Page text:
Please use this identifier to cite or link to this item: https://www.um.edu.mt/library/oar/handle/123456789/70569
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dc.date.accessioned2021-03-08T09:28:57Z-
dc.date.available2021-03-08T09:28:57Z-
dc.date.issued2020-
dc.identifier.citationCasha, S. J. (2020). Imitation, quotation and inventiveness in the oeuvre of Stefano Erardi (1630-1716) (Master's dissertation).en_GB
dc.identifier.urihttps://www.um.edu.mt/library/oar/handle/123456789/70569-
dc.descriptionM.A.HIST.OF ARTen_GB
dc.description.abstractThis dissertation primarily seeks to delve deeper into this aspect of imitation and quotation within Erardi’s practice and its implications on the artist’s inventiveness when such practices are considered within the appropriate intellectual climate of the seventeenth century. The life of the artist, his works and the related archives have been extensively researched and published. It is not the scope of this dissertation to add to the artist’s biography or oeuvre, or to discover unpublished documents. The central subject of the study is rather the uncovering and analysis of Erardi’s sources and inspirations and, perhaps more importantly, his motivations behind them. Archival research, already exhausted by Sciberras and Bernadine Scicluna among others, is thus beyond the study’s remit. This dissertation engages predominantly with secondary sources on Erardi himself and discussions on and around the subject of artistic imitation throughout the progress of art history. Some of the most imperative of the consulted secondary sources played a major role in forming the understanding and therefore the backbone of some of the dissertation’s most essential arguments. Sciberras’s argument that Erardi’s quotation reflected the practices of contemporary classicists was immediately substantiated by two readings of particular importance – Maria H. Loh’s article New and Improved: Repetition and Originality in Italian Baroque Practice and Theory (2004) and Elizabeth Cropper’s publication The Domenichino Affair: Novelty, Imitation and Theft in Seventeenth-century Rome (2005). Both studies excellently argued the markedly different views, as opposed to the general modern perception, that seventeenth-century contemporaries held of artists and artworks which explicitly integrated motifs from the works of other masters within one’s novel compositions. Loh’s discussion on the concept of the ‘double pleasure’, reiterated by Cropper, proved crucial for the intellectual development of this dissertation. Cropper’s arguments on contemporary perceptions of imitation and originality in light of Lanfranco’s accusation of Domenichino’s supposed ‘theft’ and the subsequent controversy were likewise of considerable importance.en_GB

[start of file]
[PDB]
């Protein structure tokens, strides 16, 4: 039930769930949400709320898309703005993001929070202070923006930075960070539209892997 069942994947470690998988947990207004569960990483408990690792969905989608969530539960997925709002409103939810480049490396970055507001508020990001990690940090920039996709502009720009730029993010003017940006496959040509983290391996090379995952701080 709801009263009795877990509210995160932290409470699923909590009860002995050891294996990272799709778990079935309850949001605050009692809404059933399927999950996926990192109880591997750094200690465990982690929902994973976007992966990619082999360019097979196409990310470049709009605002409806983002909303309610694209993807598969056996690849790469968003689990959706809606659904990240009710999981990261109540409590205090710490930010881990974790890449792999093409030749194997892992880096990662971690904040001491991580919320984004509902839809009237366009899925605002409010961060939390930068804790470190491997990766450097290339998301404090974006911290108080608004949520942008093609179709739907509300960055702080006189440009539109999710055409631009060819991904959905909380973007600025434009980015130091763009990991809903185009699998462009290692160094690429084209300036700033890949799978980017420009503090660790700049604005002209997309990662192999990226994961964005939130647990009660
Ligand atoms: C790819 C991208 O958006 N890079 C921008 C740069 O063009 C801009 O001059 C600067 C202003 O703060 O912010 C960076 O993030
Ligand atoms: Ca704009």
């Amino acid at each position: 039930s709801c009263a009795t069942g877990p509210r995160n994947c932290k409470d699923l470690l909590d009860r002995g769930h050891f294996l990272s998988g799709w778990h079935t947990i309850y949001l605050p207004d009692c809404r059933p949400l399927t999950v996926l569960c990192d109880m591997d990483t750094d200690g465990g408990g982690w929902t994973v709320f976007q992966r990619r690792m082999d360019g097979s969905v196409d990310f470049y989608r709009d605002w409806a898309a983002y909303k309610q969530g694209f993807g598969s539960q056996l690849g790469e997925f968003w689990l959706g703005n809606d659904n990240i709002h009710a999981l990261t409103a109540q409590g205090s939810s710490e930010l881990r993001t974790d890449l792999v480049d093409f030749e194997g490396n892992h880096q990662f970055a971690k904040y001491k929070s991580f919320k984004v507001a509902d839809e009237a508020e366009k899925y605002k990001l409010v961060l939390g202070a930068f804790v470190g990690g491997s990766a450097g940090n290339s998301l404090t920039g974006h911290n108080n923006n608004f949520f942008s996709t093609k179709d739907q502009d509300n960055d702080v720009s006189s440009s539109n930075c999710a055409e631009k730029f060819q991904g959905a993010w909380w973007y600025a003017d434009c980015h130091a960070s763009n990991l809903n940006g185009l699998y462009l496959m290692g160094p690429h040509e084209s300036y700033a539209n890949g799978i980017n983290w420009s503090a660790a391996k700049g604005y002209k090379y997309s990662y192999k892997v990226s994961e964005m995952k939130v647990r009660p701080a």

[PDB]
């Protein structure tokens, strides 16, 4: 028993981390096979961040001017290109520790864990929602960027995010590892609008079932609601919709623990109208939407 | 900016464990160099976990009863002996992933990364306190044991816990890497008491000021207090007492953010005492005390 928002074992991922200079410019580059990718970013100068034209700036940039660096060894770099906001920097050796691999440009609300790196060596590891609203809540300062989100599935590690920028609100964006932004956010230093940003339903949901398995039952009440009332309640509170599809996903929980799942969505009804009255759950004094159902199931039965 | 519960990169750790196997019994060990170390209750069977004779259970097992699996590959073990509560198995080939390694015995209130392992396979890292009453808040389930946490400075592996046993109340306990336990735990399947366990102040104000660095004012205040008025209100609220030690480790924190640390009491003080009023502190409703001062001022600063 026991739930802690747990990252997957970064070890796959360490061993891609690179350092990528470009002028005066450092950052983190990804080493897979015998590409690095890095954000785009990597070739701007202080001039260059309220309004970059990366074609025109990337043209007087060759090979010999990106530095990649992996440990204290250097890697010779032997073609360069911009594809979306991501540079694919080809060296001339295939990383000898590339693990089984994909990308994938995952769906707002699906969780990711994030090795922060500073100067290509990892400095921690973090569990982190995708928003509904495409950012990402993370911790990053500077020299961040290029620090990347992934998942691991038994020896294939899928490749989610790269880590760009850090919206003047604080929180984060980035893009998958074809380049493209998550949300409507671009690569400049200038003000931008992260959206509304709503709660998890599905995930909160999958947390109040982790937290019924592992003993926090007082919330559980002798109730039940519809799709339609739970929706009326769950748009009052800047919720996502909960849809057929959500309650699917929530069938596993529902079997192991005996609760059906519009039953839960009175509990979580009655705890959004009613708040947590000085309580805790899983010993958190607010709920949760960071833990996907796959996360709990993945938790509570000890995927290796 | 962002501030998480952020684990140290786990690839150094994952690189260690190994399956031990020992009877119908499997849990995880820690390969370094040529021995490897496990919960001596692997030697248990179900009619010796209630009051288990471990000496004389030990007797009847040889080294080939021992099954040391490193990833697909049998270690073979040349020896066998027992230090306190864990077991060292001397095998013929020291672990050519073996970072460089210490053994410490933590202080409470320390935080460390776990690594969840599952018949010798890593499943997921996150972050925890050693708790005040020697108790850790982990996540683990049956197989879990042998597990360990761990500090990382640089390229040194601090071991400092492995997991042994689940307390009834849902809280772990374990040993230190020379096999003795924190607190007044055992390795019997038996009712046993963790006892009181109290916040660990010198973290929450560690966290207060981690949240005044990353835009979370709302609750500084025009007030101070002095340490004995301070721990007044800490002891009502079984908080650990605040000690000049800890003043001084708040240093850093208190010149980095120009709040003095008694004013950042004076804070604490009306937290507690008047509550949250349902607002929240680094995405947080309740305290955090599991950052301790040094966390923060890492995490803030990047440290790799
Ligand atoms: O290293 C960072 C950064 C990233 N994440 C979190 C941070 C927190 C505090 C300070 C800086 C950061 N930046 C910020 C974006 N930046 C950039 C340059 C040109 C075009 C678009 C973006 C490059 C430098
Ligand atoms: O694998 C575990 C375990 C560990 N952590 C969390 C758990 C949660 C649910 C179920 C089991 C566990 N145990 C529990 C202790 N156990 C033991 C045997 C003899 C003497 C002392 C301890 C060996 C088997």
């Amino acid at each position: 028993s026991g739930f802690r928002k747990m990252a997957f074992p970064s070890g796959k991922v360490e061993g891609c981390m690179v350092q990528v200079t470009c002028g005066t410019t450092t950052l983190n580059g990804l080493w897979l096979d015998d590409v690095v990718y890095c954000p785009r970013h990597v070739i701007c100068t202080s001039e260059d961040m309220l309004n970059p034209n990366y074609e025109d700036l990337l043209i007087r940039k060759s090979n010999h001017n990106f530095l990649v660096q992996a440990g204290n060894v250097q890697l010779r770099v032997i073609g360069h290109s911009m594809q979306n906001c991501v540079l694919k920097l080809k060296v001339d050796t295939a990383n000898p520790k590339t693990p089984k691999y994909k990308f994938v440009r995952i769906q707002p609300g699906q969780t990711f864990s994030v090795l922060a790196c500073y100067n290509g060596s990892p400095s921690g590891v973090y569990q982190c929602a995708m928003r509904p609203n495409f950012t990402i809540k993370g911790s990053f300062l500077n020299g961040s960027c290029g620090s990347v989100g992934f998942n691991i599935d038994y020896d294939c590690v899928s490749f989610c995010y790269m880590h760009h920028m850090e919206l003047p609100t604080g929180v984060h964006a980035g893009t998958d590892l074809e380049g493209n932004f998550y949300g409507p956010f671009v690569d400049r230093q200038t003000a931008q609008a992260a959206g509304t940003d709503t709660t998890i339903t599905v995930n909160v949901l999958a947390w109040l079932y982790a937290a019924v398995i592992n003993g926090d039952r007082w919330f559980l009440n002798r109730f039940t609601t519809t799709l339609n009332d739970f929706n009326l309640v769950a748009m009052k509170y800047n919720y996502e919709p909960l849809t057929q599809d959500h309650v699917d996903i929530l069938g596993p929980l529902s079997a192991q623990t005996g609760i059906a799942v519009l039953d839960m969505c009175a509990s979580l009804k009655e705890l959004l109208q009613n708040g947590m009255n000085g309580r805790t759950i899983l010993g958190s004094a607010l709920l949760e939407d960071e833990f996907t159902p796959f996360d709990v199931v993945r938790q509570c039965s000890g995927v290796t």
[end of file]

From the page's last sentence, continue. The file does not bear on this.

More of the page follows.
dc.language.isoenen_GB
dc.rightsinfo:eu-repo/semantics/openAccessen_GB
dc.subjectPainting, Malteseen_GB
dc.subjectPainting, Baroque -- Maltaen_GB
dc.subjectErardi, Stefano, 1630-1716 -- Criticism and interpretationen_GB
dc.titleImitation, quotation and inventiveness in the oeuvre of Stefano Erardi (1630-1716)en_GB
dc.typemasterThesisen_GB
dc.rights.holderThe copyright of this work belongs to the author(s)/publisher. The rights of this work are as defined by the appropriate Copyright Legislation or as modified by any successive legislation. Users may access this work and can make use of the information contained in accordance with the Copyright Legislation provided that the author must be properly acknowledged. Further distribution or reproduction in any format is prohibited without the prior permission of the copyright holder.en_GB
dc.publisher.institutionUniversity of Maltaen_GB
dc.publisher.departmentFaculty of Arts. Department of Art and Art Historyen_GB
dc.description.reviewedN/Aen_GB
dc.contributor.creatorCasha, Samuel John (2020)-
Appears in Collections:Dissertations - FacArt - 2020
Dissertations - FacArtHa - 2020

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